The last several years have seen a significant number of startup founders seeking partial liquidity to their private shares, by selling a small portion of their shares to secondary dedicated firms and/or investors. According to several secondary research firms, it is estimated that 15%-20% of the secondaries taking place in the technology ecosystem are comprised of secondary directs, i.e. investors buying shares of private technology companies from stakeholders, highlighting how mainstream this market has become.
Those of us who have been in this business for many years remember a time when term sheets required founders to have reverse vesting on their shares, along with limitations on founders selling shares. A sale of shares at the time was often translated as a bad signal. Investors would say: “Why is the founder selling? What do he or she know that I don’t?” The ‘common investor’ would say: “we blend our capital with the founder’s great ideas, and I want you, Mr./Mrs. Founder to be hooked with me until the end.” In essence, the investors were thinking: “we will not tolerate an outcome where we lose and the founders make money.”
The direct secondary phenomenon started gradually around 2009-10′, when Facebook and other leading technology ventures were still private, and investors were creatively trying to get exposure to the most marquee assets. Since then, secondary directs have proliferated down market to much earlier stage ventures. It started primarily with founders selling shares but is now being used by other company stakeholders like other employees, non-active founders, angel investors, seed funds and even classic VC funds.
They have served as a strong tool for aligning the investor and founder interests. While a medium-size exit will usually not impact a fund’s return, it can serve as a life changing event for a founder. Investors who strive for big outcomes need to be motivated for the long term, by making sure that their founders will not be tempted to entertain the first offer that comes their way. Giving a founder partial liquidity is a good way to help relieve such pressures.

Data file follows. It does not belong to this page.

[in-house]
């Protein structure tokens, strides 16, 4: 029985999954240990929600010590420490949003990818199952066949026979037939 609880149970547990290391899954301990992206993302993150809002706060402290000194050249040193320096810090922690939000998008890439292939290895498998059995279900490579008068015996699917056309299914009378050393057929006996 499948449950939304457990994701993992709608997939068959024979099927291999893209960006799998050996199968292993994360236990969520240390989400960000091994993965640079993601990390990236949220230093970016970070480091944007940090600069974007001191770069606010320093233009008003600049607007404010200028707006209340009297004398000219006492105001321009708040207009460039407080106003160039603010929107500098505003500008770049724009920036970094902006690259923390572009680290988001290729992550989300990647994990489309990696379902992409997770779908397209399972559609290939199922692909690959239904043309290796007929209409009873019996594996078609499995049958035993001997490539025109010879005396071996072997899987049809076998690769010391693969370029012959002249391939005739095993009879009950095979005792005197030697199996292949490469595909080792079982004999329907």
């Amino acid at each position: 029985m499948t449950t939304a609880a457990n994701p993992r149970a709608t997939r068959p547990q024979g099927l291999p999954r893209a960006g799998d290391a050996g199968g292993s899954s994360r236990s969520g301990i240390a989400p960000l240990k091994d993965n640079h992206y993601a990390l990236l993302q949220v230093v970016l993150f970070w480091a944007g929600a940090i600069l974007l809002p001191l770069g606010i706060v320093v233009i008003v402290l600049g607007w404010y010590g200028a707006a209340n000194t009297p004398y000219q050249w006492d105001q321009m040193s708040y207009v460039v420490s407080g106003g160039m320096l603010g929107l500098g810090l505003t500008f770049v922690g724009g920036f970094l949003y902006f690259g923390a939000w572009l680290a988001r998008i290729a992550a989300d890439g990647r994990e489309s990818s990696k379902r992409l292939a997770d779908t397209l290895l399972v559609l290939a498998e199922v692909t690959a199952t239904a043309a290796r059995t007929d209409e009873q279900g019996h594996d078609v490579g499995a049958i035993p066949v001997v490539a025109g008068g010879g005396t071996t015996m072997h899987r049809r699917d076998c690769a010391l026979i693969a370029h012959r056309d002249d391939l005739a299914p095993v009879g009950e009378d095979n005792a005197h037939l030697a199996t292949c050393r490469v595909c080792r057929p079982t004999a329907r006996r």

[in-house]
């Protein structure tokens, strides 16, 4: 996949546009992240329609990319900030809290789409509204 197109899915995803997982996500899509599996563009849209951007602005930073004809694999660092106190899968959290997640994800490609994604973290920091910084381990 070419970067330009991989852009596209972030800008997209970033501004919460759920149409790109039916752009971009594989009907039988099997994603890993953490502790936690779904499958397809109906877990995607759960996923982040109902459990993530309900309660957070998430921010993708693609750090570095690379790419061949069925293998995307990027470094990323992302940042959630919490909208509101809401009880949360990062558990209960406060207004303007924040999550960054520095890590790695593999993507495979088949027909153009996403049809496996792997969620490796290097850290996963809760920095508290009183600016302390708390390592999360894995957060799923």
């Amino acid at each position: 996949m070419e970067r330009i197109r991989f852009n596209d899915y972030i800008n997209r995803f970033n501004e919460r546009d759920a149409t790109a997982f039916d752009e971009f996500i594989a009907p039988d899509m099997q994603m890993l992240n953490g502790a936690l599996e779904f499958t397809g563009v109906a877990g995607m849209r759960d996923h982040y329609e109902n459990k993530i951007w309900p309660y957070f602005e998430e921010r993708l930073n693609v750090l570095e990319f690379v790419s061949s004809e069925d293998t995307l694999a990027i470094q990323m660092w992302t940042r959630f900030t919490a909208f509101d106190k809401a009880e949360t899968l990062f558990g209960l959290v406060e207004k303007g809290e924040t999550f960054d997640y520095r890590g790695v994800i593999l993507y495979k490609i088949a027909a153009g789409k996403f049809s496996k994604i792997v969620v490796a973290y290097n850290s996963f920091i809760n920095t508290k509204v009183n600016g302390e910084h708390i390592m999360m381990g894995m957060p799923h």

Second, the increased availability of global capital has forced investors to find new ways to creatively access high-potential ventures. Investors often cannot reach their target holdings and deployment amounts through primary investment alone, and secondaries can help them reach their targets while accessing desirable investments. For this reason, both primary and secondary-dedicated pools of capital are jointly contributing to the growing secondary trend.
I would argue that there are two additional factors accelerating the growing volume of the secondary direct market. First, the pendulum of power has shifted from the buyer’s side towards the entrepreneurial-seller side, transforming the demand for shares into a “sellers’ market.” Founders are now facing far more demand for their ventures than in the past, and are better suited to decline restrictions on selling shares.
Second and more importantly, unlike in the past where exits were only achieved via ‘trade-sales’ or public offerings, secondaries have become a ‘partial exit route’ for the market participants. Gone are the days that any shareholders needs to wait until the end to see a return, and gone are the days where either “all of us, or nobody” sees a return. I would argue that direct secondaries being used properly are making the technology investment market by more efficient then ever.
Amit Frenkel is General Partner at Vintage, where he has been since 2005.